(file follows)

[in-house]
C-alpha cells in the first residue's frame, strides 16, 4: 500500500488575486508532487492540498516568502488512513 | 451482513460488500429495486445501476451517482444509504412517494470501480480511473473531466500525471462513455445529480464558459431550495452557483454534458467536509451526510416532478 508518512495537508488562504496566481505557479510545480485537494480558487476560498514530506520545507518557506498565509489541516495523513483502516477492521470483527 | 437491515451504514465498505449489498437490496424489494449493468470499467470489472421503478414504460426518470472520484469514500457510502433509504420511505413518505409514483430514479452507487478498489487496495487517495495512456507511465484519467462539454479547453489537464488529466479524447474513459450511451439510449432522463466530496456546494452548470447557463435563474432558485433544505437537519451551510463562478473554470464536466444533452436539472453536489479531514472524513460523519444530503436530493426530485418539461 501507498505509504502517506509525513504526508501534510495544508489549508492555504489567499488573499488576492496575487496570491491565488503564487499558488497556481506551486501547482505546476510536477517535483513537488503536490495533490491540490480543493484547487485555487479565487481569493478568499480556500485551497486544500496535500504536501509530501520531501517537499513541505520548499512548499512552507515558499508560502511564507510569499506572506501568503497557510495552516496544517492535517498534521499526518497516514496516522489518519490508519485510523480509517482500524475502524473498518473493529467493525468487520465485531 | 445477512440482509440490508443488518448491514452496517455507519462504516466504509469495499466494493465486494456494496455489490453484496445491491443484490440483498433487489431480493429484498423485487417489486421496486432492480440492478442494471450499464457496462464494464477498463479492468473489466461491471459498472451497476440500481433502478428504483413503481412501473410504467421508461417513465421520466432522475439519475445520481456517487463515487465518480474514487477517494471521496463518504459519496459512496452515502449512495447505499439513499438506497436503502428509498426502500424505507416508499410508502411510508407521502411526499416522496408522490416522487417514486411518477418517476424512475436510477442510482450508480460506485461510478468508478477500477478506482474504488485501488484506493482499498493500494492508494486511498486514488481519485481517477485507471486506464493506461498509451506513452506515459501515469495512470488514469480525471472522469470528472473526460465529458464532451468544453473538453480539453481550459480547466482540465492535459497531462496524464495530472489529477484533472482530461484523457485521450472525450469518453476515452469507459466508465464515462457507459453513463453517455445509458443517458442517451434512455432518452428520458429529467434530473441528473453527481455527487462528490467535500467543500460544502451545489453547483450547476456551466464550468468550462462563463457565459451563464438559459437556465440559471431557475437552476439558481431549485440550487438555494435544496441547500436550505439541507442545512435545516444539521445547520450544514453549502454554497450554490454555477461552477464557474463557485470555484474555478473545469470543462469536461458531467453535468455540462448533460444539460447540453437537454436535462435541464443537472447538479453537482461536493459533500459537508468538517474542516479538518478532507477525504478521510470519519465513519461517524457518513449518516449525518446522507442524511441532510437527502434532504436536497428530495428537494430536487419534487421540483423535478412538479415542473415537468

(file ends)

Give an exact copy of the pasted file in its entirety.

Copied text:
[in-house]
C-alpha cells in the first residue's frame, strides 16, 4: 500500500488575486508532487492540498516568502488512513 | 451482513460488500429495486445501476451517482444509504412517494470501480480511473473531466500525471462513455445529480464558459431550495452557483454534458467536509451526510416532478 508518512495537508488562504496566481505557479510545480485537494480558487476560498514530506520545507518557506498565509489541516495523513483502516477492521470483527 | 437491515451504514465498505449489498437490496424489494449493468470499467470489472421503478414504460426518470472520484469514500457510502433509504420511505413518505409514483430514479452507487478498489487496495487517495495512456507511465484519467462539454479547453489537464488529466479524447474513459450511451439510449432522463466530496456546494452548470447557463435563474432558485433544505437537519451551510463562478473554470464536466444533452436539472453536489479531514472524513460523519444530503436530493426530485418539461 501507498505509504502517506509525513504526508501534510495544508489549508492555504489567499488573499488576492496575487496570491491565488503564487499558488497556481506551486501547482505546476510536477517535483513537488503536490495533490491540490480543493484547487485555487479565487481569493478568499480556500485551497486544500496535500504536501509530501520531501517537499513541505520548499512548499512552507515558499508560502511564507510569499506572506501568503497557510495552516496544517492535517498534521499526518497516514496516522489518519490508519485510523480509517482500524475502524473498518473493529467493525468487520465485531 | 445477512440482509440490508443488518448491514452496517455507519462504516466504509469495499466494493465486494456494496455489490453484496445491491443484490440483498433487489431480493429484498423485487417489486421496486432492480440492478442494471450499464457496462464494464477498463479492468473489466461491471459498472451497476440500481433502478428504483413503481412501473410504467421508461417513465421520466432522475439519475445520481456517487463515487465518480474514487477517494471521496463518504459519496459512496452515502449512495447505499439513499438506497436503502428509498426502500424505507416508499410508502411510508407521502411526499416522496408522490416522487417514486411518477418517476424512475436510477442510482450508480460506485461510478468508478477500477478506482474504488485501488484506493482499498493500494492508494486511498486514488481519485481517477485507471486506464493506461498509451506513452506515459501515469495512470488514469480525471472522469470528472473526460465529458464532451468544453473538453480539453481550459480547466482540465492535459497531462496524464495530472489529477484533472482530461484523457485521450472525450469518453476515452469507459466508465464515462457507459453513463453517455445509458443517458442517451434512455432518452428520458429529467434530473441528473453527481455527487462528490467535500467543500460544502451545489453547483450547476456551466464550468468550462462563463457565459451563464438559459437556465440559471431557475437552476439558481431549485440550487438555494435544496441547500436550505439541507442545512435545516444539521445547520450544514453549502454554497450554490454555477461552477464557474463557485470555484474555478473545469470543462469536461458531467453535468455540462448533460444539460447540453437537454436535462435541464443537472447538479453537482461536493459533500459537508468538517474542516479538518478532507477525504478521510470519519465513519461517524457518513449518516449525518446522507442524511441532510437527502434532504436536497428530495428537494430536487419534487421540483423535478412538479415542473415537468